“Further investment is also needed to address the increase in Information Services (IS) development work and the growing role of IS solutions in facilitating new initiatives. Funding will also be required for the ongoing development of our IS architecture and Knowledge Information programme, and general demand for IS support on existing projects.” This relates to 2010-11.
“In particular, as a result of significant changes to our role and structure - e.g. European-led regulatory change and the UK regulatory change programme - our work has become increasingly data and IT dependent. During 2011/12, we plan to deliver a large number of 'non-negotiable' policies and business initiatives, requiring further investment in the operational platform”. This relates to 2011-12.
Yet, despite such expenditure by the FSA, the 2011 HM Treasury publication, “A new approach to financial regulations – building a stronger system”, stated:
“In the short run, however, the transition will involve significant expense to the Bank on premises and IT. . . . The Bank is also clear that in order to contain costs in the long run it would not wish to share in the existing IT systems at the FSA, which have relatively high running costs. So in order to reach a position in which it can both ensure integration and exercise a proper control over future costs, the Bank will need to invest in the transition”.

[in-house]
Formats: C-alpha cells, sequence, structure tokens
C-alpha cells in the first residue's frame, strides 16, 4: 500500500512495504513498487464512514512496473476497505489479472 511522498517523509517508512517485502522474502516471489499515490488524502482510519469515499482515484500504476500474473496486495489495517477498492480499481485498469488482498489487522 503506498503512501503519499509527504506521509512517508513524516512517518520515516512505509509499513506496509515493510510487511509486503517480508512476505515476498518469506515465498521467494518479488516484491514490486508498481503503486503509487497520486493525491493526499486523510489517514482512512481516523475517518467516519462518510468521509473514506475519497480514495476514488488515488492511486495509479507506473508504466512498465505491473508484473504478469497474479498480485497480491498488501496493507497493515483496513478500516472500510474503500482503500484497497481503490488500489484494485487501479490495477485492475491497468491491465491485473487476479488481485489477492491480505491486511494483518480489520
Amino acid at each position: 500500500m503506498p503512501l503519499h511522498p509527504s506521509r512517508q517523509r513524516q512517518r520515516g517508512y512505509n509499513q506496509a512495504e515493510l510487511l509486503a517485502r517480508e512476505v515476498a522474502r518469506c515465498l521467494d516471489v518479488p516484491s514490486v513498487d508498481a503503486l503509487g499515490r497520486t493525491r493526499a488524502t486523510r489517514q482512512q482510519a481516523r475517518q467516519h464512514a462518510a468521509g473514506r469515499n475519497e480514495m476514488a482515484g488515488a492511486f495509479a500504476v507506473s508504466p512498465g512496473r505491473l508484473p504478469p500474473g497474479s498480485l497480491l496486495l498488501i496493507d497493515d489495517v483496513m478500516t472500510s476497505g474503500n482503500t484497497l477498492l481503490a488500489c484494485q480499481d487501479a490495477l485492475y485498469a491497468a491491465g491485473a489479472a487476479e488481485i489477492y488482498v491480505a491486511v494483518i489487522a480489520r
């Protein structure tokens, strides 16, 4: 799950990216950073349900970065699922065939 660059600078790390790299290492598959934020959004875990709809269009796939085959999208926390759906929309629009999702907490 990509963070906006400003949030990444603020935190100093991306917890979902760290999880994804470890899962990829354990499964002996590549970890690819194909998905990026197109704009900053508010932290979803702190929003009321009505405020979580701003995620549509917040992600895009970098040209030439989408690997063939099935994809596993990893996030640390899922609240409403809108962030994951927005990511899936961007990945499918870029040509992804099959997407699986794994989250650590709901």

The impact assessment goes on to state:
“The FSA has indicated that much of its regulatory IT estate would be in need of amendment or replacement even in the absence of the changes envisaged by the Government’s proposals. New or amended systems for the PRA will therefore be developed as part of ‘business as usual’, though under the guidance of the PRA Transition Programme Board, a joint Bank/FSA body chaired by Hector Sants” (paragraph 11).
“The FSA legal entity will become the FCA and retain the staff and systems not transferring to the PRA. As with the PRA, there will be significant system development, although this would have been necessary in any event and is not seen as part of the cost of the transition” (paragraph 13).
Our third area of major concern is central and support services. These are not specified – we know they do not relate to accommodation or office services as these comprise a separate category. For such a large spend, this is a serious omission.
Under the FSA in 2012/13, these costs were £115.2 million but in 2013/14 they have risen for the PRA and FCA to £142.6 million. The PRA’s share is £28.7 million. More detail on these costs, particularly as they are also prone to constant above-inflation increases, is important.